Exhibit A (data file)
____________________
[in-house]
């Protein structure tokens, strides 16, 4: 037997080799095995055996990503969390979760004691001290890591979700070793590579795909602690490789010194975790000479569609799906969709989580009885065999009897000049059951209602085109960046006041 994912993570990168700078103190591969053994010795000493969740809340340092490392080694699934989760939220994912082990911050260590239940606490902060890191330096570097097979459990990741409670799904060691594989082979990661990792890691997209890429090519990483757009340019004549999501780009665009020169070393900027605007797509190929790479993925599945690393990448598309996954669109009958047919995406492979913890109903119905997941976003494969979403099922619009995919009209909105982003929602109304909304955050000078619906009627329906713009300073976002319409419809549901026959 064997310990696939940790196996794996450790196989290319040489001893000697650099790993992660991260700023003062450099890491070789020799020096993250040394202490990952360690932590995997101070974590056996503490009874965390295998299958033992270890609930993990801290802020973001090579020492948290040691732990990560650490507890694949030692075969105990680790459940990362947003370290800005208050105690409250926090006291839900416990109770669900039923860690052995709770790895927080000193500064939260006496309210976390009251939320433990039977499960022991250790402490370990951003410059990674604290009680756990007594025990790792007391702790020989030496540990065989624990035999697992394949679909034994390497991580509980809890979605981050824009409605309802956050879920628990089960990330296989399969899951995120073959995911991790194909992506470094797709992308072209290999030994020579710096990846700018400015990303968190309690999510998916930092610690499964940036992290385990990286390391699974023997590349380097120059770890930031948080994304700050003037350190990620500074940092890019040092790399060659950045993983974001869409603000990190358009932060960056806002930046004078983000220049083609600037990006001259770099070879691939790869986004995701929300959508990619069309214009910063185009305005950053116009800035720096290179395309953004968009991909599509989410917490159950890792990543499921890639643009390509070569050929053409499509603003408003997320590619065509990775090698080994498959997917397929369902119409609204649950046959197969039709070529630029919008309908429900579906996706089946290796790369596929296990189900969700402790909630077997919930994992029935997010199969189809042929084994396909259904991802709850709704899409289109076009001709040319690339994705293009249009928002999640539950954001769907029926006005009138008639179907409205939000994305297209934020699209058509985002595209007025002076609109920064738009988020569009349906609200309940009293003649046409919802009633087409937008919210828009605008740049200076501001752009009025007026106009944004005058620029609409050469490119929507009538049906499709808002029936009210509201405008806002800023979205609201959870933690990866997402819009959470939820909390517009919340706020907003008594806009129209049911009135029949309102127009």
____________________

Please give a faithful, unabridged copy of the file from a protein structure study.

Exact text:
[in-house]
């Protein structure tokens, strides 16, 4: 037997080799095995055996990503969390979760004691001290890591979700070793590579795909602690490789010194975790000479569609799906969709989580009885065999009897000049059951209602085109960046006041 994912993570990168700078103190591969053994010795000493969740809340340092490392080694699934989760939220994912082990911050260590239940606490902060890191330096570097097979459990990741409670799904060691594989082979990661990792890691997209890429090519990483757009340019004549999501780009665009020169070393900027605007797509190929790479993925599945690393990448598309996954669109009958047919995406492979913890109903119905997941976003494969979403099922619009995919009209909105982003929602109304909304955050000078619906009627329906713009300073976002319409419809549901026959 064997310990696939940790196996794996450790196989290319040489001893000697650099790993992660991260700023003062450099890491070789020799020096993250040394202490990952360690932590995997101070974590056996503490009874965390295998299958033992270890609930993990801290802020973001090579020492948290040691732990990560650490507890694949030692075969105990680790459940990362947003370290800005208050105690409250926090006291839900416990109770669900039923860690052995709770790895927080000193500064939260006496309210976390009251939320433990039977499960022991250790402490370990951003410059990674604290009680756990007594025990790792007391702790020989030496540990065989624990035999697992394949679909034994390497991580509980809890979605981050824009409605309802956050879920628990089960990330296989399969899951995120073959995911991790194909992506470094797709992308072209290999030994020579710096990846700018400015990303968190309690999510998916930092610690499964940036992290385990990286390391699974023997590349380097120059770890930031948080994304700050003037350190990620500074940092890019040092790399060659950045993983974001869409603000990190358009932060960056806002930046004078983000220049083609600037990006001259770099070879691939790869986004995701929300959508990619069309214009910063185009305005950053116009800035720096290179395309953004968009991909599509989410917490159950890792990543499921890639643009390509070569050929053409499509603003408003997320590619065509990775090698080994498959997917397929369902119409609204649950046959197969039709070529630029919008309908429900579906996706089946290796790369596929296990189900969700402790909630077997919930994992029935997010199969189809042929084994396909259904991802709850709704899409289109076009001709040319690339994705293009249009928002999640539950954001769907029926006005009138008639179907409205939000994305297209934020699209058509985002595209007025002076609109920064738009988020569009349906609200309940009293003649046409919802009633087409937008919210828009605008740049200076501001752009009025007026106009944004005058620029609409050469490119929507009538049906499709808002029936009210509201405008806002800023979205609201959870933690990866997402819009959470939820909390517009919340706020907003008594806009129209049911009135029949309102127009």